Well, let’s take a look. 

According to a 2018 Public Affairs Research Council study completed in Alabama, these were the top five issues for state voters: 1. Public education, 2. Healthcare, 3. Government corruption and ethics, 4. Mental health and substance abuse, and 5. Poverty. 

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Obviously, a few things have happened since then, so I think it’s safe to say we can include the economy and global health crises in the top seven. 

And I also know from the campaign ads and constant comments on social media sites that replacing justices on the Supreme Court (mostly in an effort to overturn the legalization of abortion) is high on the list. In fact, it was most often the single topic listed by voters and the single reason many said they were voting against Jones. 

So, there’s your list of important issues. Did your elected officials have a plan to address any of those things?

In short, no. I checked. And you can too. 

Go to the websites for Tuberville, Robert Aderholt, Mo Brooks, Mike Rogers, Barry Moore and Jerry Carl — those are the U.S. senator and representatives elected in Alabama last week — and see if you can locate their specific plans for any of those things. 

Hell, half of them don’t even list education — your No. 1 priority — on their websites.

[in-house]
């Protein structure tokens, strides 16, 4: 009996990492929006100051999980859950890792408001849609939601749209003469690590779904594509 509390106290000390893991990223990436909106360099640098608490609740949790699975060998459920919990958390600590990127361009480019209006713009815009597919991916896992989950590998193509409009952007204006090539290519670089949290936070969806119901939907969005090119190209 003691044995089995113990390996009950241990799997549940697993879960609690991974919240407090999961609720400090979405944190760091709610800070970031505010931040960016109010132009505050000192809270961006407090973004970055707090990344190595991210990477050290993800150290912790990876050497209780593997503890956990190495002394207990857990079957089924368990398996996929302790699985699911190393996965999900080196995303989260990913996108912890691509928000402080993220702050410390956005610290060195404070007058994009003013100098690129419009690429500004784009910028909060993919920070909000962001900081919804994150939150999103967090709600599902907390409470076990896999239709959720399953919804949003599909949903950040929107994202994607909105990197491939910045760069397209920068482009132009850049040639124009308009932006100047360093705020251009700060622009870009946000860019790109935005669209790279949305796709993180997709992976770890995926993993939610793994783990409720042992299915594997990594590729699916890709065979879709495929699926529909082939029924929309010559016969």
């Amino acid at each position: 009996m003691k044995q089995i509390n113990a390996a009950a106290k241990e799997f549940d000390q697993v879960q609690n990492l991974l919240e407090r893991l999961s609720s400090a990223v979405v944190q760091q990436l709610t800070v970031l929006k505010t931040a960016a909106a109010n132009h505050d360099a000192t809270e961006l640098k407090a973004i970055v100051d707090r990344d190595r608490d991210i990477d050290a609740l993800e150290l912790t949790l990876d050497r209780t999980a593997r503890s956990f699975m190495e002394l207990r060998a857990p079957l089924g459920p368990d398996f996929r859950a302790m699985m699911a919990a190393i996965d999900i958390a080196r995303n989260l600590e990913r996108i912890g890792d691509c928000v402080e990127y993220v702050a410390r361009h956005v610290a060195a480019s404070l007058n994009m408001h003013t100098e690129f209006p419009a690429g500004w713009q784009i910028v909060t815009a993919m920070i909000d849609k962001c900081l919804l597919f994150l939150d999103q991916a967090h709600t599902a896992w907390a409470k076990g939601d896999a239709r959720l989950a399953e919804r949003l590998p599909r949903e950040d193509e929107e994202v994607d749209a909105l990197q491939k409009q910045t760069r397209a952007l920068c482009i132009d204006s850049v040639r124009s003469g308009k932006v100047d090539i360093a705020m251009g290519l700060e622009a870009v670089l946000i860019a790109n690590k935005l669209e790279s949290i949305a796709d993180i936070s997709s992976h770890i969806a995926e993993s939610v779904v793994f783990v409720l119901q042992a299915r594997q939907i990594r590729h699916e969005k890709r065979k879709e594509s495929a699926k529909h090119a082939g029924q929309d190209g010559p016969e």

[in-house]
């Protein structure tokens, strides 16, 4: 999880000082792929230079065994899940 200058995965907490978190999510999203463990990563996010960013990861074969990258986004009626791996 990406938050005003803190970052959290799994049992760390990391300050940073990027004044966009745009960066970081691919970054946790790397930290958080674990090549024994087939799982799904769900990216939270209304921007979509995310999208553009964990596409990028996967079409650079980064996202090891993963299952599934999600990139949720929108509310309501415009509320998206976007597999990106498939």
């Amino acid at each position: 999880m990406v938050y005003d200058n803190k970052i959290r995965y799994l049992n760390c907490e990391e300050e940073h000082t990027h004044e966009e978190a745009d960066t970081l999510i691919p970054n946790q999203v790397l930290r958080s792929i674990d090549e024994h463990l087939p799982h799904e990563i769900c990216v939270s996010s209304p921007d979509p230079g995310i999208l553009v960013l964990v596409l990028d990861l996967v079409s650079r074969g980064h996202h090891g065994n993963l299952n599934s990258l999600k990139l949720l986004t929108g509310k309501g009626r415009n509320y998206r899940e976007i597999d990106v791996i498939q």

On your No. 2 issue, healthcare, the responses are so laughably stupid, it’s frankly hard to believe that adults wrote them. Every single one of them wants to “repeal and replace Obamacare.” None of them specify exactly what they plan to replace it with.  

Let me put that another way: They want to take healthcare away from hundreds of thousands of Alabamians, in the middle of a pandemic, and just hope that insurance companies and hospitals behave appropriately and don’t mistreat anyone.  

Let’s be real here. These guys got elected because they’re on the R team, and because you’ve been led to believe that the most important vote that can be cast is one for the people who will choose our next Supreme Court justice. 

And you believe that because you have the misguided notion that the Supreme Court will one day overturn Roe v. Wade and ban abortions, which will magically eliminate all abortions. You also believe the high court will do other things, like repeal Obamacare or overturn precedent allowing gay marriage.